3. A basic feature of most liberal theories of the Old Testament canon is an alleged council held at Jamnia about AD 90 which is supposed to have canonized or at least finalized the Writings or Hagiographa, the third division of the Hebrew Old Testament. In this paper--a reprint of the article appearing in the Westminster Theological Journal 38 (Spring, 1976)--the Talmudic evidence for such a council is surveyed. It is concluded that there is no real evidence for such a council nor for any binding canonical decisions at that time. Instead there appears to have existed a consensus on the content of the Old Testament in the first century AD which was already ancient at that time. (The Council Of Jamnia And The Old Testament Canon, Robert C. Newman, 1983)
  4. From these sources, as well as from the statements in Josephus, 4 Ezra and the Talmud regarding the cessation of prophecy about the time of Ezra (cited above, notes 1, 4, 7, 9), and in view of the New Testament use of "Scripture" as though it were a recognized body of material, it seems that there was a popular consensus on the books belonging to Scripture even before the end of the first century A.D. This consensus did not extend to the question of how these books were to be ordered or counted, but it did seem to be combined with the belief that these books had been known publicly since the time of Ezra. (The Council Of Jamnia And The Old Testament Canon, Robert C. Newman, 1983, conclusion)

B. Roman Catholic and Orthodox leaders deliberately misrepresent history:

"THE BIBLE OF THE APOSTLES: ... The modern Jewish canon was not rigidly fixed until the third century A.D. Interestingly, it is this later version of the Jewish canon of the Old Testament, rather than the canon of early Christianity, that is followed by most modern Protestants today. When the Apostles lived and wrote, there was no New Testament and no finalized Old Testament. The concept of "Scripture" was much less well-defined than I had envisioned." (Which Came First: The Church or the New Testament?, Fr. James Bernstein, Orthodox churchman, 1994, p 5, p )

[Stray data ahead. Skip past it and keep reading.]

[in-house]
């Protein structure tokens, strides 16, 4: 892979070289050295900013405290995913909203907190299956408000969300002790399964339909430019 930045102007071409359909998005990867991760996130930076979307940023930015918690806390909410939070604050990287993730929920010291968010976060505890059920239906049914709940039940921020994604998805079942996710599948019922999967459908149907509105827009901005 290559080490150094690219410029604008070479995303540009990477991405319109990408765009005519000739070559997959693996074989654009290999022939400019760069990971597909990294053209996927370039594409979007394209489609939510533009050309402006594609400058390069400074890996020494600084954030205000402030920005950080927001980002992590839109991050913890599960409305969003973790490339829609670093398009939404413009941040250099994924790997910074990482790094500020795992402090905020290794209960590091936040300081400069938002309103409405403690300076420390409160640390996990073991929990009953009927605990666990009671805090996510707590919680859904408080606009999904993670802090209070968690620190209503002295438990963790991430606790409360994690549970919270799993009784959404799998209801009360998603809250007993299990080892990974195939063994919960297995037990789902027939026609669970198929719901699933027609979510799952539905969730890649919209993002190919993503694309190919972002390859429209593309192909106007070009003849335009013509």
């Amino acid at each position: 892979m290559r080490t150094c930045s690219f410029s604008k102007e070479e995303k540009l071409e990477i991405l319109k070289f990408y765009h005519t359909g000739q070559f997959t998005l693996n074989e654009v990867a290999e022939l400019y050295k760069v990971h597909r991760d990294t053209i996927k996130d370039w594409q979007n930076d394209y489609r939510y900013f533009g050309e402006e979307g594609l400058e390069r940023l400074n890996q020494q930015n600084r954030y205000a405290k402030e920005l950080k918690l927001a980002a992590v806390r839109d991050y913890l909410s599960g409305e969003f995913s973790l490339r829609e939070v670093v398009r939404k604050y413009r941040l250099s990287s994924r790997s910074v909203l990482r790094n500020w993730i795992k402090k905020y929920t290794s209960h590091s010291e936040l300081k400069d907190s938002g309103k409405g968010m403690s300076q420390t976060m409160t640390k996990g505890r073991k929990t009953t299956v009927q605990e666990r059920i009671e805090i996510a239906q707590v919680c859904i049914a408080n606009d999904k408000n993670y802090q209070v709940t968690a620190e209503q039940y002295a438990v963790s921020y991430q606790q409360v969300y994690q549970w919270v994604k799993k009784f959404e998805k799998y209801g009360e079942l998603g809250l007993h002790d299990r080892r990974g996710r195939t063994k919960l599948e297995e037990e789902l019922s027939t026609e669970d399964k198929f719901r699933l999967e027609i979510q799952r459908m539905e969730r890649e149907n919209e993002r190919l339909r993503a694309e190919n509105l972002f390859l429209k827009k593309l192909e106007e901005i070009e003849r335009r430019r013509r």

"Indeed, it may not have been until the Council of Jamnia (c. A.D. 90), well into the Christian era, that the Jews defined their canon." (THE WAY: What Every Protestant Should Know About the Orthodox Church, Clark Carlton, 1997, p 98)

Refutation of James Bernstein and Clark Carlton (Orthodox):

  1. Bernstein, being an Orthodox apologist, has a direct vested interest in promoting the superiority of "man made church tradition" over what the Bible says.
  2. There was a well defined canon of the Old Testament well before Jesus walked the earth. To say that it wasn't until the third century AD that the Jews had a fixed canon, is just irresponsible to say. It is deliberate misrepresentation of the facts of history.
  3. By 70 AD most of the books of the New Testament were written and in full use. By 96 AD, the last book of the New Testament was written.

By Steve Rudd